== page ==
I’ve been out of the classroom for just over two months now and I still teach online as an adjunct. I’m certainly not anti-technology; in fact, technological connectivity is what has allowed me to move to a rural area and pursue my dual passions of outdoor recreation and teaching. But as I’m occupied with the minutiae of setting up a new life in a new place I’ve realized that I’m enjoying the absence from my radar screen of constant hyperventilating from “thought leaders” about the need to push digital technology into every bit of the school day and every aspect of the curriculum and student life. Even the Maker Space movement is largely tech-centric, focusing more on assembling things with expensive electronic kits than really learning a craft or engaging in any non-technological forms of creative tinkering.
Since I’ve been here in rural northern New England, I’ve chatted with jewelry makers, shop owners, artisan cheesemakers, craft beer brewers, whiskey distillers, organic farmers, designers of unique outdoor recreation equipment, writers, contractors, carpenters, nurses, caregivers, and social workers. These are jobs that involve either skilled craftsmanship and/or excellent social skills and a capacity for empathy. They are jobs that do not revolve in their essentials around technology. Technology is rather an adjunct to the core work itself. Work that by all accounts is deeply satisfying, creative, and meaningful to the people who do it.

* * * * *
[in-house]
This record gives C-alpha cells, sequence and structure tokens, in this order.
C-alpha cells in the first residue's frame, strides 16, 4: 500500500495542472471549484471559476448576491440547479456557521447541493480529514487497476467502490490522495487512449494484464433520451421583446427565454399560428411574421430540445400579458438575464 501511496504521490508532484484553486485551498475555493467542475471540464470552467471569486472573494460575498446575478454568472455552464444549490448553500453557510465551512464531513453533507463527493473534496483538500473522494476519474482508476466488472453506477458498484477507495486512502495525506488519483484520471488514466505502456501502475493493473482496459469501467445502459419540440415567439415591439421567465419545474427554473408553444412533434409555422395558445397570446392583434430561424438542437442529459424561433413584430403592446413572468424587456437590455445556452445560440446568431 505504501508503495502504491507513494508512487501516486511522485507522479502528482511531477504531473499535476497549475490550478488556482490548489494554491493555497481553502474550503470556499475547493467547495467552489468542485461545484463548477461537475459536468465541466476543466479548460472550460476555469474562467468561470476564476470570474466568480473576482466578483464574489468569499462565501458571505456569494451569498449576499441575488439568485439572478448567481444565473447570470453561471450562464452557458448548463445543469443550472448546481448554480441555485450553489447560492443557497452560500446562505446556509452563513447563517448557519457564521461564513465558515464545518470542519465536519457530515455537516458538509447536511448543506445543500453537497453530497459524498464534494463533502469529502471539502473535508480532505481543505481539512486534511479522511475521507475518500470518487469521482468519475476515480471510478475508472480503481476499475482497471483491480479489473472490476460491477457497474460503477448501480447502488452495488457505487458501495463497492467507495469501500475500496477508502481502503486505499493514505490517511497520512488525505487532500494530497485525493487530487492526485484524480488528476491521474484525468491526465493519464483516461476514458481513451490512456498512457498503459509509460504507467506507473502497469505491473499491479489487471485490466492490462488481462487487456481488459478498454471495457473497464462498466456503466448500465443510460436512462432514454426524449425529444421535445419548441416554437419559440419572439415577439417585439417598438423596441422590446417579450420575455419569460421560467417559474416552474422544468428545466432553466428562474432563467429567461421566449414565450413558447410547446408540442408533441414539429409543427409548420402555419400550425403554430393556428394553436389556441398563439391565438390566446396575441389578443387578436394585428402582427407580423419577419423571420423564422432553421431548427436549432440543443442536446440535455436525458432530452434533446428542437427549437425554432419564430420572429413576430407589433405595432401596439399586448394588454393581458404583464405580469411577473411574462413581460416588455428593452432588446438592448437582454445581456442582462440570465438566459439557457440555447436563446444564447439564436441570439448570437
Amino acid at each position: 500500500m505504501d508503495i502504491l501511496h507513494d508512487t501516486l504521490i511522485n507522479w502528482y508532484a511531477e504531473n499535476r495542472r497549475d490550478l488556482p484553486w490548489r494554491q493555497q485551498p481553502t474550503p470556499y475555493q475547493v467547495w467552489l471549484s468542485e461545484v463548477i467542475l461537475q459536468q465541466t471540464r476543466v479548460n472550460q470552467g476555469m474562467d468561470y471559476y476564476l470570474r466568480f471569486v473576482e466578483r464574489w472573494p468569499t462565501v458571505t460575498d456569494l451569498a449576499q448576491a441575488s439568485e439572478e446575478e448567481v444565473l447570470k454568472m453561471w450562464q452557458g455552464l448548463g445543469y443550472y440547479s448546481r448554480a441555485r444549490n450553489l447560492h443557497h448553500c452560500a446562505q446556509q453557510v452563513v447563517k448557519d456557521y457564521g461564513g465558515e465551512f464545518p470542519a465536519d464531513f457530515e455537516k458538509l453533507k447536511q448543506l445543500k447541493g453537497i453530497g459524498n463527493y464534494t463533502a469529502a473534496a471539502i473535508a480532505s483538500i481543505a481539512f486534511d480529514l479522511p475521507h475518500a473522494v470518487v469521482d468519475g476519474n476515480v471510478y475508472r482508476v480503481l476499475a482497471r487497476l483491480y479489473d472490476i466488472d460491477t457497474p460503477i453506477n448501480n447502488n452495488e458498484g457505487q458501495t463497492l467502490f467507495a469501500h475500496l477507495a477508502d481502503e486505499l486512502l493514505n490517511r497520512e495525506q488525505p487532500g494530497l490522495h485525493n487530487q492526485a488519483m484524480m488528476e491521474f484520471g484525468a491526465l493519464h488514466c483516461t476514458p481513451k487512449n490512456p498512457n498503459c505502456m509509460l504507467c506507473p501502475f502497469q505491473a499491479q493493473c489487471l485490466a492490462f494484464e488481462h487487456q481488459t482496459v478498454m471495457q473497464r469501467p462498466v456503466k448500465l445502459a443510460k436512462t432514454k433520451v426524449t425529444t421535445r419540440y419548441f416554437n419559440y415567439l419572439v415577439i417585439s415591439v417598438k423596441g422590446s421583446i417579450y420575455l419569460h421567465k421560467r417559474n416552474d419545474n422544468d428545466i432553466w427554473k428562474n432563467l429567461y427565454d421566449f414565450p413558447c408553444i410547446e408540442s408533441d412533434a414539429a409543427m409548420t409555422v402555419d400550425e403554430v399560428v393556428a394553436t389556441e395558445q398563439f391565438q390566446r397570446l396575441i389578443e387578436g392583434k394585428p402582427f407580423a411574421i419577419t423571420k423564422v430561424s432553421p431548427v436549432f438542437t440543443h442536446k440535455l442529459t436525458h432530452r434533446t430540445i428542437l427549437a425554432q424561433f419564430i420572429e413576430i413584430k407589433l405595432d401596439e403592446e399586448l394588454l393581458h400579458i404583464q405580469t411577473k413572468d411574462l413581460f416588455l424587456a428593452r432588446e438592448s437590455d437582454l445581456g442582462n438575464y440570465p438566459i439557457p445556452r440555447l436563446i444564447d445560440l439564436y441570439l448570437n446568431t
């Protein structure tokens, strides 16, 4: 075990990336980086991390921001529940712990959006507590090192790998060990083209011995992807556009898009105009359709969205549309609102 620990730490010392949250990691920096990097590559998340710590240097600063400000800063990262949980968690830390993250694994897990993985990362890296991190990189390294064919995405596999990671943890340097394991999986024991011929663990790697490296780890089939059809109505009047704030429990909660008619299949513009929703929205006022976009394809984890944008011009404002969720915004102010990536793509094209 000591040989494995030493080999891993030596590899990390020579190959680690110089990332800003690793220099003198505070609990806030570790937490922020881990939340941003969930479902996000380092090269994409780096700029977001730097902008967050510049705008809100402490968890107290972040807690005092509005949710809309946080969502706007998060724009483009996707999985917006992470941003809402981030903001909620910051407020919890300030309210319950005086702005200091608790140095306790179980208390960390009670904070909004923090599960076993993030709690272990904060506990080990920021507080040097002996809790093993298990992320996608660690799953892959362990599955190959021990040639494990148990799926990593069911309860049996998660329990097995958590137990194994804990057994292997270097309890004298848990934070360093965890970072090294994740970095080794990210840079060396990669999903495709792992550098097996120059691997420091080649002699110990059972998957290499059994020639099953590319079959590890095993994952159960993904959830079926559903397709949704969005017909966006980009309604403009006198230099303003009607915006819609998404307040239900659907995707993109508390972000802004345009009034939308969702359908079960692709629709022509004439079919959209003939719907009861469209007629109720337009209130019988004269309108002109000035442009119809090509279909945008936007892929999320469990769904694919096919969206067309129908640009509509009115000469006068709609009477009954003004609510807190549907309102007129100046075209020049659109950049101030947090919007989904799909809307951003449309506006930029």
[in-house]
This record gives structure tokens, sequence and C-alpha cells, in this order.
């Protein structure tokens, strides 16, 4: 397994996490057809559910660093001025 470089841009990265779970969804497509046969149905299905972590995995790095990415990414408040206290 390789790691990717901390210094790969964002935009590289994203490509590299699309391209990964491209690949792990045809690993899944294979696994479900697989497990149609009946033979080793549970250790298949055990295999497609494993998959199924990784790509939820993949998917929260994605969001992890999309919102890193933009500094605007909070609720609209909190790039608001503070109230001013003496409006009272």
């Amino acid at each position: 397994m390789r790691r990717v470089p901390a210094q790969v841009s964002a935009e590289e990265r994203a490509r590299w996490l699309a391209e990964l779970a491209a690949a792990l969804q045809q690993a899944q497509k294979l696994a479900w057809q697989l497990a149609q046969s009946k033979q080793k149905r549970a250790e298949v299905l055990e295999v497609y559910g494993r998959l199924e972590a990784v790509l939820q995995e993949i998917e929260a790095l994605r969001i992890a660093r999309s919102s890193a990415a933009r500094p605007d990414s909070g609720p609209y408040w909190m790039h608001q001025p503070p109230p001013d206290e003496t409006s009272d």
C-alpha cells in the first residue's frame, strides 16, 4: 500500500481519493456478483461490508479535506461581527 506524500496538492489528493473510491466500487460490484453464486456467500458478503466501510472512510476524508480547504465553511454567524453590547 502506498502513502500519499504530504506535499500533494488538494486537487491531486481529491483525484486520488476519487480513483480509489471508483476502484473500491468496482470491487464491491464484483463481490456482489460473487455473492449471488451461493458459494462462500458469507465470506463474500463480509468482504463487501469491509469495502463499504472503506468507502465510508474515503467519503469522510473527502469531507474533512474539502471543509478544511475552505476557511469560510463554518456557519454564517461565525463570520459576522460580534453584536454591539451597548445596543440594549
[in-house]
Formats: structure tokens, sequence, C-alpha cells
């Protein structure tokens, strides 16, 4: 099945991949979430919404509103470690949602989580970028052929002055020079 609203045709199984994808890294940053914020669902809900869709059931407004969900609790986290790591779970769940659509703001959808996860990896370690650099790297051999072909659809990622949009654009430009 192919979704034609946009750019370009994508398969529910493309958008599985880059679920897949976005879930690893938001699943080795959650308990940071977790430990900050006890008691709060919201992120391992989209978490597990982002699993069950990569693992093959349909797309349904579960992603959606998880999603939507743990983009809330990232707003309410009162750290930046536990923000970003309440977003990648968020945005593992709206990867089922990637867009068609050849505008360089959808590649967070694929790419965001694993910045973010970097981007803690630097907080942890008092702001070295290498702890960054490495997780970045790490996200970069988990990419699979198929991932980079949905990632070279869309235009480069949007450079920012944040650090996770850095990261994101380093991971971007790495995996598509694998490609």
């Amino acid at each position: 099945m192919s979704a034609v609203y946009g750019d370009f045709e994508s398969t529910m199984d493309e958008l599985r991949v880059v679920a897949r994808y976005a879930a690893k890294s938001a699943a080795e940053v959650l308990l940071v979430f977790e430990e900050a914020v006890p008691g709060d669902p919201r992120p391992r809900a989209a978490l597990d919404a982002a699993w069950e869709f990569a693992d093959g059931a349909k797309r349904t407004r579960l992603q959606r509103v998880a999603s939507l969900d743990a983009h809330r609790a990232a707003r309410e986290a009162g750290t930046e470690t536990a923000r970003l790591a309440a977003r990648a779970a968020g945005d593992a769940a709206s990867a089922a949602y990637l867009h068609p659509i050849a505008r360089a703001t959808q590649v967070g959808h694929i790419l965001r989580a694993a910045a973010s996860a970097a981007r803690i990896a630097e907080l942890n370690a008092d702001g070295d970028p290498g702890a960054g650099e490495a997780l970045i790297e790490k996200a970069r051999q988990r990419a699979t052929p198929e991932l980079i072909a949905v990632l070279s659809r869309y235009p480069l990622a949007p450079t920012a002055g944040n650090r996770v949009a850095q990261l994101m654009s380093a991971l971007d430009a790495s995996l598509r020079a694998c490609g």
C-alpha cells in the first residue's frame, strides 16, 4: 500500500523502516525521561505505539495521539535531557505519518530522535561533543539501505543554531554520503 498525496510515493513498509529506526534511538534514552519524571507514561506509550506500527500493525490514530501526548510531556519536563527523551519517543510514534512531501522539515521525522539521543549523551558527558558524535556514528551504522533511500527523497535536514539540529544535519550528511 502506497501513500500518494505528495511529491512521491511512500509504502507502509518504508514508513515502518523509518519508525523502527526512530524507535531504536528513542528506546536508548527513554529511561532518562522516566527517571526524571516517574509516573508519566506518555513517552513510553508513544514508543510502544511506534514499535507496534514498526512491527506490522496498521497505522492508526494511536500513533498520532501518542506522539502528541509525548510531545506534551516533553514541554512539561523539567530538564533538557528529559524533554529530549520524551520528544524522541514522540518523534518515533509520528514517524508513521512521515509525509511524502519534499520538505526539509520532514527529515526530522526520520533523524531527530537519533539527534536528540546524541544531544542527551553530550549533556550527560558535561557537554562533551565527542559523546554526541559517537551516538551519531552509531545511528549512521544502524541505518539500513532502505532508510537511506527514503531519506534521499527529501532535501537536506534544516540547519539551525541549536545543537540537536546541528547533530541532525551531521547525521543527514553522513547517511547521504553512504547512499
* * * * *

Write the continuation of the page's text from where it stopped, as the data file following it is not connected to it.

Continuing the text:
I also know that quite a few of my former students are deeply interested in issues of law, politics, and sustainability. Rather than blindly embracing the “gig” economy, for example, they have questions about wages, employment security, benefits, and worker rights. Instead of making a YouTube rap video about Machiavelli, they would rather read and talk about the implications of his political views for the modern world in a venue that is facilitated by a teacher/historian who possesses some -yes- expertise on the subject. Students do not tend to see teachers as “hoarders of knowledge” wielding their credentials over students and marginalizing their role in their own education. Technology alone does not give students agency. The critical guidance of a teacher who knows and works with them over a long period of time is what allows students to deepen and sharpen their critical faculties. And that is what provides them with agency and opportunity.
So I find myself wondering if all those coding boot camps, Maker Spaces, and “High Tech Highs,” all that shouting at teachers to use Twitter in the classroom and implying that they are outdated, ineffective Gradgrinds if they don’t, is crowding out opportunities for exposing students to a truly broad range of human activity from which they may discover their own passions and talents.